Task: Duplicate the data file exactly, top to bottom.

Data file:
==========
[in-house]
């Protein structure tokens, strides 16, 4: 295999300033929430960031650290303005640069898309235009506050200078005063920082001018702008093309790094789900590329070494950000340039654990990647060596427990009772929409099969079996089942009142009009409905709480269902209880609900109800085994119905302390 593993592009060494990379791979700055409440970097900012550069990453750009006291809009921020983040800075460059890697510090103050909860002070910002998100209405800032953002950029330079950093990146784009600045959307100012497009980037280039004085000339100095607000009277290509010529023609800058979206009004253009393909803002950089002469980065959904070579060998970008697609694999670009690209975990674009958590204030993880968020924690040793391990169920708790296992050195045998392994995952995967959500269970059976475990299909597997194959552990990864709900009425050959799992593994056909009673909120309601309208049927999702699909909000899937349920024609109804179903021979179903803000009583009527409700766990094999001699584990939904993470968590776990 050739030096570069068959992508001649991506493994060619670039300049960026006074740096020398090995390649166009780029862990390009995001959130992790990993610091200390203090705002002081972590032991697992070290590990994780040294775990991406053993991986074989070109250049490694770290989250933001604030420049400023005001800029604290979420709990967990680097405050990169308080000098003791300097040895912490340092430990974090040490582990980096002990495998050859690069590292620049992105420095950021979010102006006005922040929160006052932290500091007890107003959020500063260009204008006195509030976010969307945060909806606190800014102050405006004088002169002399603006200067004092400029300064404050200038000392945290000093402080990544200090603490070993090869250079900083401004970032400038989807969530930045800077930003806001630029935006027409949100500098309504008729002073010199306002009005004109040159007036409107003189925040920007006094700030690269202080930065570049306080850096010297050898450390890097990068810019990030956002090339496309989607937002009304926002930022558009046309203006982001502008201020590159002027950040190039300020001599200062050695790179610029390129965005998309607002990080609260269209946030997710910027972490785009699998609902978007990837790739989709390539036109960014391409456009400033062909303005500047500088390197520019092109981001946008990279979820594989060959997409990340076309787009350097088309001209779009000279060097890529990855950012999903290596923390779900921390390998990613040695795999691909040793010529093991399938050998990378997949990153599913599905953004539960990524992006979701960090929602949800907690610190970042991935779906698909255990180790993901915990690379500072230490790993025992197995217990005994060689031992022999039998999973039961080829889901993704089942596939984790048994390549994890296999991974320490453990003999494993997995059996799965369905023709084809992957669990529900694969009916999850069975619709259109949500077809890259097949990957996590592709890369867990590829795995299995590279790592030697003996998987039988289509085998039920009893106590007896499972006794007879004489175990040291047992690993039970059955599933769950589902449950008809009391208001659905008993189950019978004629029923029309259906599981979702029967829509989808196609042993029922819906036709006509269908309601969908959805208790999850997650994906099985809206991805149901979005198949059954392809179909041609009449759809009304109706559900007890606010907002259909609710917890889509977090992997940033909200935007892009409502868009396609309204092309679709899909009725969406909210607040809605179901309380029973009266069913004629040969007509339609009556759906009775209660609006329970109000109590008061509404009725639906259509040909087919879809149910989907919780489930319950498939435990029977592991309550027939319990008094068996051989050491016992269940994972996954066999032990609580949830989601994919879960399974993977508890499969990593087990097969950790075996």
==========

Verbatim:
[in-house]
């Protein structure tokens, strides 16, 4: 295999300033929430960031650290303005640069898309235009506050200078005063920082001018702008093309790094789900590329070494950000340039654990990647060596427990009772929409099969079996089942009142009009409905709480269902209880609900109800085994119905302390 593993592009060494990379791979700055409440970097900012550069990453750009006291809009921020983040800075460059890697510090103050909860002070910002998100209405800032953002950029330079950093990146784009600045959307100012497009980037280039004085000339100095607000009277290509010529023609800058979206009004253009393909803002950089002469980065959904070579060998970008697609694999670009690209975990674009958590204030993880968020924690040793391990169920708790296992050195045998392994995952995967959500269970059976475990299909597997194959552990990864709900009425050959799992593994056909009673909120309601309208049927999702699909909000899937349920024609109804179903021979179903803000009583009527409700766990094999001699584990939904993470968590776990 050739030096570069068959992508001649991506493994060619670039300049960026006074740096020398090995390649166009780029862990390009995001959130992790990993610091200390203090705002002081972590032991697992070290590990994780040294775990991406053993991986074989070109250049490694770290989250933001604030420049400023005001800029604290979420709990967990680097405050990169308080000098003791300097040895912490340092430990974090040490582990980096002990495998050859690069590292620049992105420095950021979010102006006005922040929160006052932290500091007890107003959020500063260009204008006195509030976010969307945060909806606190800014102050405006004088002169002399603006200067004092400029300064404050200038000392945290000093402080990544200090603490070993090869250079900083401004970032400038989807969530930045800077930003806001630029935006027409949100500098309504008729002073010199306002009005004109040159007036409107003189925040920007006094700030690269202080930065570049306080850096010297050898450390890097990068810019990030956002090339496309989607937002009304926002930022558009046309203006982001502008201020590159002027950040190039300020001599200062050695790179610029390129965005998309607002990080609260269209946030997710910027972490785009699998609902978007990837790739989709390539036109960014391409456009400033062909303005500047500088390197520019092109981001946008990279979820594989060959997409990340076309787009350097088309001209779009000279060097890529990855950012999903290596923390779900921390390998990613040695795999691909040793010529093991399938050998990378997949990153599913599905953004539960990524992006979701960090929602949800907690610190970042991935779906698909255990180790993901915990690379500072230490790993025992197995217990005994060689031992022999039998999973039961080829889901993704089942596939984790048994390549994890296999991974320490453990003999494993997995059996799965369905023709084809992957669990529900694969009916999850069975619709259109949500077809890259097949990957996590592709890369867990590829795995299995590279790592030697003996998987039988289509085998039920009893106590007896499972006794007879004489175990040291047992690993039970059955599933769950589902449950008809009391208001659905008993189950019978004629029923029309259906599981979702029967829509989808196609042993029922819906036709006509269908309601969908959805208790999850997650994906099985809206991805149901979005198949059954392809179909041609009449759809009304109706559900007890606010907002259909609710917890889509977090992997940033909200935007892009409502868009396609309204092309679709899909009725969406909210607040809605179901309380029973009266069913004629040969007509339609009556759906009775209660609006329970109000109590008061509404009725639906259509040909087919879809149910989907919780489930319950498939435990029977592991309550027939319990008094068996051989050491016992269940994972996954066999032990609580949830989601994919879960399974993977508890499969990593087990097969950790075996």